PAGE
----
Bitcoin’s surging value could threaten central banks

More than the world’s religions, its central banks are sacrosanct. Which is why it’s crazy that Bloomberg is now reporting that they could actually be threatened by the surging value of Bitcoin, the up-start alternative currency started by hackers a couple years ago to make untraceable financial transactions.

After an initial spike in interest the value of the Bitcoin dropped from a high of $29.58 to $2.14 in late 2011. But it has since recovered as it’s found more mainstream acceptance with more vendors accepting it for payment, and has bounced back to $16.37. It’s strengthened so much, in fact, that some financial experts are now getting worried that if it continues growing in popularity it could ultimately undermine central banks’ ability to manipulate the economy. Since Bitcoin is decentralized and unregulated, operating on pure supply and demand, it falls outside the scope of any central bank’s ability to control.

Bloomberg quotes Steve Hanke, a professor at Johns Hopkins University in Baltimore, who says, “I think the ECB obviously is concerned, and it’s not reputational. I think it’s a competitive threat. Maybe virtual currencies will be so convenient that they will pose a threat because of their ease of use.”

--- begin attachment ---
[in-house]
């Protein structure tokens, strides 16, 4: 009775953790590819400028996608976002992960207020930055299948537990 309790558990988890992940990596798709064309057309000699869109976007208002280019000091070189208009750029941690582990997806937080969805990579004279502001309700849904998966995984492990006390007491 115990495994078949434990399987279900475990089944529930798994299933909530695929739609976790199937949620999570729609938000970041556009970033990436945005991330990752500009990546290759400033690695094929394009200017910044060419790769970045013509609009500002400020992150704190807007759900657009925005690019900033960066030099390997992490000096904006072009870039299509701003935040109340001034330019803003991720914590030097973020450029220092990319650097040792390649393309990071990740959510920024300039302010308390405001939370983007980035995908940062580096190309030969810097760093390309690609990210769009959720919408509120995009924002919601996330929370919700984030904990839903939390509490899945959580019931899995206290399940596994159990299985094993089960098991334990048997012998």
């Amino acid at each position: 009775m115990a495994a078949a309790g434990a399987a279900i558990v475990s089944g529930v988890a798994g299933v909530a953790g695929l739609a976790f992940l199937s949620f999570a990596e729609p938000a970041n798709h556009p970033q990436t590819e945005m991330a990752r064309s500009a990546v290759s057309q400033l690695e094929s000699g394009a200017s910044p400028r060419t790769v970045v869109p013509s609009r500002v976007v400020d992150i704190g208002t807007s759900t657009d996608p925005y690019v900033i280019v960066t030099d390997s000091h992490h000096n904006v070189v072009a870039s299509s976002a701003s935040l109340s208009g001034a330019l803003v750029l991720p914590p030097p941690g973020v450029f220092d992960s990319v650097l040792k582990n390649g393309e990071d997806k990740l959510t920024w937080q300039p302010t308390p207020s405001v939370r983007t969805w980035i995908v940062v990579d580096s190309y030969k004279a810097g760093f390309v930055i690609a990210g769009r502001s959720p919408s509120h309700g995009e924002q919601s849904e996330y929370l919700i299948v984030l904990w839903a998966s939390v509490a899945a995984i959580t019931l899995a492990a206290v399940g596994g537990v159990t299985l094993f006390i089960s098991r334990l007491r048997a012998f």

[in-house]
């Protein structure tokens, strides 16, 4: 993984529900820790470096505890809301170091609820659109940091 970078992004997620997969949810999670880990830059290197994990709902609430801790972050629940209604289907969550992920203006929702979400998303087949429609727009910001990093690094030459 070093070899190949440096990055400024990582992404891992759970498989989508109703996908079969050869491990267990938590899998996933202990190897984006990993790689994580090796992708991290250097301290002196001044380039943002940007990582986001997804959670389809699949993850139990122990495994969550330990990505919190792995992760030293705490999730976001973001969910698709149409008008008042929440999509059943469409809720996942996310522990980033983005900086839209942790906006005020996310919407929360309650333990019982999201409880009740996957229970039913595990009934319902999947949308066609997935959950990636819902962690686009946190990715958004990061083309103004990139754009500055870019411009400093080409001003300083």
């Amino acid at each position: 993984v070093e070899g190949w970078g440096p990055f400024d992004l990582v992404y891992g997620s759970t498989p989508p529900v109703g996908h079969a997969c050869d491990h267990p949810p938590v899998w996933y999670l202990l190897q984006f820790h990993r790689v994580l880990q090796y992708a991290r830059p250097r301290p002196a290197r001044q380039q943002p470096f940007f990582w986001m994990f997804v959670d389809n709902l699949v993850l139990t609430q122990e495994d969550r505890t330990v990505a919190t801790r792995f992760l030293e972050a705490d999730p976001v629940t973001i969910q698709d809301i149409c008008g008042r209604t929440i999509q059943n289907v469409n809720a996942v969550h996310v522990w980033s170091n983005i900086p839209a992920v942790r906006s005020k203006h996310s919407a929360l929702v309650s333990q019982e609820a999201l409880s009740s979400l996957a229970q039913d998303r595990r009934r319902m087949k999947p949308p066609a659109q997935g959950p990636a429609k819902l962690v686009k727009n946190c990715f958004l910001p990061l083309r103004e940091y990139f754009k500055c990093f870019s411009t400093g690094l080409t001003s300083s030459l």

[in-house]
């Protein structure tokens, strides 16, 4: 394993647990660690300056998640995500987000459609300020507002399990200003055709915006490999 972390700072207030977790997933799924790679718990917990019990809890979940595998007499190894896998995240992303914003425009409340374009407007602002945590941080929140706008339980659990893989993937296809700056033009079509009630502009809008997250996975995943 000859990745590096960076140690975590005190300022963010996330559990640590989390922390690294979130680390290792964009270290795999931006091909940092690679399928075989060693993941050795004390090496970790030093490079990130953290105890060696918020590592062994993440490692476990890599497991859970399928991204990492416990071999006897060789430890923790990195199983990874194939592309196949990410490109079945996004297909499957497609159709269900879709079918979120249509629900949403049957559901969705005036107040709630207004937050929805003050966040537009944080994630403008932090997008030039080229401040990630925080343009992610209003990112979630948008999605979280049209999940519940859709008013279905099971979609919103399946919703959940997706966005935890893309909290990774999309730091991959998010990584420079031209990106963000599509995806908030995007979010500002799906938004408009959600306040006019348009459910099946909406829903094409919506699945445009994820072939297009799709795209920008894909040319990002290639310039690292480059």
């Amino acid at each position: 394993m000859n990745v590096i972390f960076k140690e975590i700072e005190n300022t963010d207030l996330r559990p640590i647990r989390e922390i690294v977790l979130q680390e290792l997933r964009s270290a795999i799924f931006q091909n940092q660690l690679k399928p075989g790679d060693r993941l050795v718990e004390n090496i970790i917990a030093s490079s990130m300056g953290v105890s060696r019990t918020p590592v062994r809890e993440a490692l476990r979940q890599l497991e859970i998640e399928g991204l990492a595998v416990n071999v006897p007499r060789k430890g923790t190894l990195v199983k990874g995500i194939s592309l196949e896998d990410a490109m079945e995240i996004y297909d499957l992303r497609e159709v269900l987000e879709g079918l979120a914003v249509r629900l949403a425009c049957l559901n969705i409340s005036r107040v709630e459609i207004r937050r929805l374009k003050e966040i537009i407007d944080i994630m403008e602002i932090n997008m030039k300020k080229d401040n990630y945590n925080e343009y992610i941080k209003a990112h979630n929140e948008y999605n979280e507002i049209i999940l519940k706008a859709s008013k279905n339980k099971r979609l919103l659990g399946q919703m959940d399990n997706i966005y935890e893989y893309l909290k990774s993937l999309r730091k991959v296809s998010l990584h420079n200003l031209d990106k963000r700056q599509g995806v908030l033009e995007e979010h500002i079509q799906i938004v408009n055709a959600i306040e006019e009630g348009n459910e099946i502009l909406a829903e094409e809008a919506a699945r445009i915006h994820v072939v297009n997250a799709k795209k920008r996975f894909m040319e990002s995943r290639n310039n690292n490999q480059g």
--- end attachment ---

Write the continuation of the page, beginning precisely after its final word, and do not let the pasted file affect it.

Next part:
And the ECB itself said “This risk should be considered when assessing the overall risk situation of central banks.”

At its core Bitcoin embodies what’s so weird about money: it’s completely abstract. But unlike other currencies, whose valued is upheld by their governments’ guarantees, Bitcoin is valued solely by people agreeing to accept it as form of payment. The all-digital currency consists of encrypted bytes which can be sent without anyone being able to identifier the buyer or seller—which makes it a great currency for black markets, but also for private types untrusting of governments and banking institutions.

Wikileaks was probably the first time the internet’s ability to circumvent authority turned from a reputational threat to an operational threat. And Bitcoin’s surge marks the first time this threat could apply to the global economy. The hacktivist revolution officially has the ear of the oligarchs, that’s for sure.